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Managing the Black Sigatoka Leafspot disease

Managing the Black Sigatoka Leafspot disease

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05.MAR.10

A LEAF infected with black sigatoka shows a series of black streaking on the underside of the leaf which eventually kills the entire leaf and the tree in quick succession.

“500 acres to be rehabilitated and 155 acres to be replanted.”{{more}}

Those are but some of the targets set for the newly established Banana Services Division (BSD) in the Ministry of Agriculture, established on the closure of the Banana Growers Association. Along with having total responsibility for the production of banana and certification of farmers, this Division has the added task of implementing as astute Management and control program for the dreaded Black Sigatoka leafspot disease.

According to Sylvester Vanloo, head of the 11-member strong team of officers, the BSD has a major challenge ahead that can only be surmounted with the assistance of the farmers involved and other players concerned with the production of bananas.

In 2007, the bacterial wilt, Moko Disease, made a landfall in SVG and immediately a Control and Management program was executed. This involved an extensive spraying and elimination of infected fields, compensation to farmers and an educational program. In addition, infected areas had to be fallowed for no less than 18 months, followed by the necessary research activities to determine whether the infected areas were rid of the bacterial.

Two years later in December of 2009, the Black Sigatoka became a major issue. It was originally observed on the windward coast, (Langley Park, Perseverance, Grand Sable and Lot 14). However, today it has extended island wide to include the major banana producing areas of Greiggs, Byrea, South Rivers, Park Hill, Colonarie, Diamonds and those on the leeward side. This is two months after the declaration in December and the implementation of another management and control program that is systematically being coordinated through the BSD, the Plant Protection and Quarantine Unit and the Extension and Advisory Services in the Agriculture Department.

This program involves initial scouting of the banana producing area for the disease supported by reports made by farmers of suspicious cases. Immediately, on verification, the area is sprayed by a patrolling ground crew supported by aerial spraying. In addition, farmers are involved in a training and awareness program that involves a series of workshops. In these sessions, farmers are given instructions regarding identification of the signs and symptoms of the Black Sigatoka and the necessary management practices they ought to carry out in the banana fields to reduce the intensity and effects of the disease.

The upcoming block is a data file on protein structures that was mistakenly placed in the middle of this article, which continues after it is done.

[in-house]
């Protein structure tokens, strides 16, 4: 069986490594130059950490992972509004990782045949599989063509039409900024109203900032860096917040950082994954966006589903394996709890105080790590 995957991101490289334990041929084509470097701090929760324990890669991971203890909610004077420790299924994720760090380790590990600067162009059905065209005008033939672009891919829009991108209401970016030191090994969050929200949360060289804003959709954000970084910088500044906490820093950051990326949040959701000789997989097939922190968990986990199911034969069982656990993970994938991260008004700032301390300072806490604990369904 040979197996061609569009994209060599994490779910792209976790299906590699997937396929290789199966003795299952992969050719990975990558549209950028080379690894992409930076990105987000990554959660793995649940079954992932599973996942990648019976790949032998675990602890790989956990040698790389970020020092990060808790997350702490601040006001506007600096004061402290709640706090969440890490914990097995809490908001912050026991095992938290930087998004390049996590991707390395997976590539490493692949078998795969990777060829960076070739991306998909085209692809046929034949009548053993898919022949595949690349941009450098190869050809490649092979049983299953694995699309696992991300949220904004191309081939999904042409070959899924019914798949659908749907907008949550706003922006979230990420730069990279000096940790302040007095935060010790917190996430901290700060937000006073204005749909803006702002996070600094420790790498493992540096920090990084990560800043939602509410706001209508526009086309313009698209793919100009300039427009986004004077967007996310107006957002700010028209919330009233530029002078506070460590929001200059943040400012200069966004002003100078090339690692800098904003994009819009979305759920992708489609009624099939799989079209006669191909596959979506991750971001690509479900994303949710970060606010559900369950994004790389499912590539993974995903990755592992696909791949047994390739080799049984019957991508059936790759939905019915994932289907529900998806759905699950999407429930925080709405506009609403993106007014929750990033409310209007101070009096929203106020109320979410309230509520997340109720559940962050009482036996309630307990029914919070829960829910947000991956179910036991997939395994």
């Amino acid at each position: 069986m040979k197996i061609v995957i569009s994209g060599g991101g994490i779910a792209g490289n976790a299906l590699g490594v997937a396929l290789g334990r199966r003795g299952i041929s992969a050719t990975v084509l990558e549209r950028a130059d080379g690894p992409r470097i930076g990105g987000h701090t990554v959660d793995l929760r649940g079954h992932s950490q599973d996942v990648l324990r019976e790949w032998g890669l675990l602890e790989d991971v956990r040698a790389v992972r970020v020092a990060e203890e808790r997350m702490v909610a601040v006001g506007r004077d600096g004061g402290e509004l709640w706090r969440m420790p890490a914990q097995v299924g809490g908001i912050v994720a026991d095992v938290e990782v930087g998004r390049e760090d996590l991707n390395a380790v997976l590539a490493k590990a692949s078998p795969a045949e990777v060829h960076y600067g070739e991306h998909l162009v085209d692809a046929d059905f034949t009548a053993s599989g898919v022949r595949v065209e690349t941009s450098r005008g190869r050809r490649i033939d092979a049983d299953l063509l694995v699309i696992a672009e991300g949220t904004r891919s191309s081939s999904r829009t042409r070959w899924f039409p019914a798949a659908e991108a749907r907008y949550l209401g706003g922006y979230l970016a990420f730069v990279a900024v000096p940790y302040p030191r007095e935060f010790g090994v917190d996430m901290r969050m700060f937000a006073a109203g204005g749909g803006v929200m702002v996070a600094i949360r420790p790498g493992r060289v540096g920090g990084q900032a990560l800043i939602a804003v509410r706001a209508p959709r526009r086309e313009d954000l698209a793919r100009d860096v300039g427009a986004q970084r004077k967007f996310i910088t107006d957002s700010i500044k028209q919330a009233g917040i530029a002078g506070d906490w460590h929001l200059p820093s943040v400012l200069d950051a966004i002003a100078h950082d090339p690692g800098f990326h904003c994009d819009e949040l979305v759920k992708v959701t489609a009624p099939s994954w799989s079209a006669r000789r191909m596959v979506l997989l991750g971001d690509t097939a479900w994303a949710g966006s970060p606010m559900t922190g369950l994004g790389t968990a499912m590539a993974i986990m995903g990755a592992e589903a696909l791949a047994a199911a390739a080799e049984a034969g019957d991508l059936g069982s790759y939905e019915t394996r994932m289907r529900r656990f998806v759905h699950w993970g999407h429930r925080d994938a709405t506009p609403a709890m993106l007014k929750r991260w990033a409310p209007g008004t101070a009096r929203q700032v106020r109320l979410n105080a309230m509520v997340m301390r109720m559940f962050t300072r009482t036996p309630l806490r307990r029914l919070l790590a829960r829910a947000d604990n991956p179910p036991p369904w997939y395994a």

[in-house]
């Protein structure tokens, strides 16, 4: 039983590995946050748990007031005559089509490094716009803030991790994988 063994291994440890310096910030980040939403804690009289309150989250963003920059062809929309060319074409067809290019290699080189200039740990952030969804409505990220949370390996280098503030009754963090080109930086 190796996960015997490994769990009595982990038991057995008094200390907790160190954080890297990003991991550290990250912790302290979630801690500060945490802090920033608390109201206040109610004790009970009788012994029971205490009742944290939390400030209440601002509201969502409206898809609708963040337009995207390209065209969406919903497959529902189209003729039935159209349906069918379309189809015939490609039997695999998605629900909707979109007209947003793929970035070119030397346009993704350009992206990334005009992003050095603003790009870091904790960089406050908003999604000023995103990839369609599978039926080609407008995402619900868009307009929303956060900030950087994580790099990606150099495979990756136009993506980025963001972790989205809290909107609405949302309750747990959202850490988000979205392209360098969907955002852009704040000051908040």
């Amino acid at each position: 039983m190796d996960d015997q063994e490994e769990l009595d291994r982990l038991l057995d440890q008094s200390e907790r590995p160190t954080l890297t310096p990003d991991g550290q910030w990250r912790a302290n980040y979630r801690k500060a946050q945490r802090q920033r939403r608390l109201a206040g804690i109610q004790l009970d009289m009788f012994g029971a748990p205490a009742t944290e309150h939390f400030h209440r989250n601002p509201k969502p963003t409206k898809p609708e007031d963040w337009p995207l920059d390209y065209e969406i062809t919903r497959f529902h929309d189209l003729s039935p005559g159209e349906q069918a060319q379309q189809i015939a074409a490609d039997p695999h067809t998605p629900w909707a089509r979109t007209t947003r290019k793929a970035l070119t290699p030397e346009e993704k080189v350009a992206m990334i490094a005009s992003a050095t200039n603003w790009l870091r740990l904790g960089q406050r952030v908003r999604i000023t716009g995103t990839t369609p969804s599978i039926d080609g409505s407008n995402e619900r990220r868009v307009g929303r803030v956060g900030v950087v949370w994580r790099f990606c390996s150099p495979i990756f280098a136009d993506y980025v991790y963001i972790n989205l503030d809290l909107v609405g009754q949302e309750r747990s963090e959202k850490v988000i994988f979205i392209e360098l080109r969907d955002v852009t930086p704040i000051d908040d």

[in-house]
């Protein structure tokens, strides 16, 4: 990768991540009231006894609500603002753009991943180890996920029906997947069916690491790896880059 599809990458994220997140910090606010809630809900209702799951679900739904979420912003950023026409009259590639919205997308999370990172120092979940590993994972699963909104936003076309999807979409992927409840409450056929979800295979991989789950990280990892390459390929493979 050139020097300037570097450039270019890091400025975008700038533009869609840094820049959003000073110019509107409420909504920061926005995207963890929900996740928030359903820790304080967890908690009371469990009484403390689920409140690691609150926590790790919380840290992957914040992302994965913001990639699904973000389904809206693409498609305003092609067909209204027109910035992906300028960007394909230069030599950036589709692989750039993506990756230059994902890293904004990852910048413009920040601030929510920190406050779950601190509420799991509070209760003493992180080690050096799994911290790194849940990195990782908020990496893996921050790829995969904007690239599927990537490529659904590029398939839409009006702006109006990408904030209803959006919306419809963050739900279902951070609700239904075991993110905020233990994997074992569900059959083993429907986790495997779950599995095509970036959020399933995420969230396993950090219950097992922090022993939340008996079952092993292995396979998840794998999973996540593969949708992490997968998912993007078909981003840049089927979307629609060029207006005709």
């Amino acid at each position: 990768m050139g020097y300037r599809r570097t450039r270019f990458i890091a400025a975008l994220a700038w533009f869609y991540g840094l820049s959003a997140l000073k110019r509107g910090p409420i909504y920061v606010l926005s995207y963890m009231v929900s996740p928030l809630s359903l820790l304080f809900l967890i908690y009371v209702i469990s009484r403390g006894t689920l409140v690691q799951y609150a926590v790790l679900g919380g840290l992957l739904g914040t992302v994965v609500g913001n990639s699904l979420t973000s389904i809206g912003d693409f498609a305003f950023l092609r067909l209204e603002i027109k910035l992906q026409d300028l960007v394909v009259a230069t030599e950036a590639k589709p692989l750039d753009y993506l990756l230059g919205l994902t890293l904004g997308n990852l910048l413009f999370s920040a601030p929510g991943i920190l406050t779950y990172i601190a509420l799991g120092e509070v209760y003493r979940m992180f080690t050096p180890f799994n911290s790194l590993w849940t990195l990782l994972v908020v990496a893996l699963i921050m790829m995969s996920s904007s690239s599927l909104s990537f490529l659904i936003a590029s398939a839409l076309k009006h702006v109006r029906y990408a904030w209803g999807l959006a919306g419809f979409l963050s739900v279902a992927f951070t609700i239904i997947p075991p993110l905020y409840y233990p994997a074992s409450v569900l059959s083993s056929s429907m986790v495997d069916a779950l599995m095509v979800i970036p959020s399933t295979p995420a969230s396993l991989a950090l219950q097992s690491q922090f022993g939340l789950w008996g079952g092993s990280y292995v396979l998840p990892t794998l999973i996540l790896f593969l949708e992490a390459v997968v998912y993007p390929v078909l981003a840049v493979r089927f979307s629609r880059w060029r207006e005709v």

So far, Vanloo has identified the following management practices as crucial to control of the disease – adhering to the recommended fertilizer applications, nematode and borer control, detrashing and deleafing which emphasizes placement of the trash across the contours with the leaf midrib facing down; maintaining a weed-free field and the removal of harvested plants to reduce overcrowding of the fields, hence, the humidity within the field.

‘We have been very blessed with the proliferation of the current dry period as this has assisted in suppressing the spread of the fungus. However, the high winds have done its portion in spreading the disease, but we are also implementing a vigorous ground spraying exercise that is taking care of this. Currently, we are pleased with the levels of control attained, in that fields sprayed rarely show a reoccurrence of the effects of the Black Sigatoka, especially if the farmer institutes proper field sanitation practices.

Although the disease can be controlled and managed, it is not easily eliminated and thus the control of the Black Sigatoka has been absorbed into the regular leafspot disease control program, a critical component for banana production.

If we are able to continue the current trend of identification, reporting, and treatment, complimented by the farmers executing proper field sanitation and production practices, then we can safely say that the replanting and rehabilitation efforts for this year will be successful. We expect another consignment of about 100,000 banana plantlets of the Jaffa variety from Israel. From all indications, this has been a very good performer, giving at least 1? to as much as twice times the current yields under favourable condition with good production practices. This is good indications for the banana industry as far as production is concerned and we stand in readiness for the onset of the rains which may bring with it added challenges.

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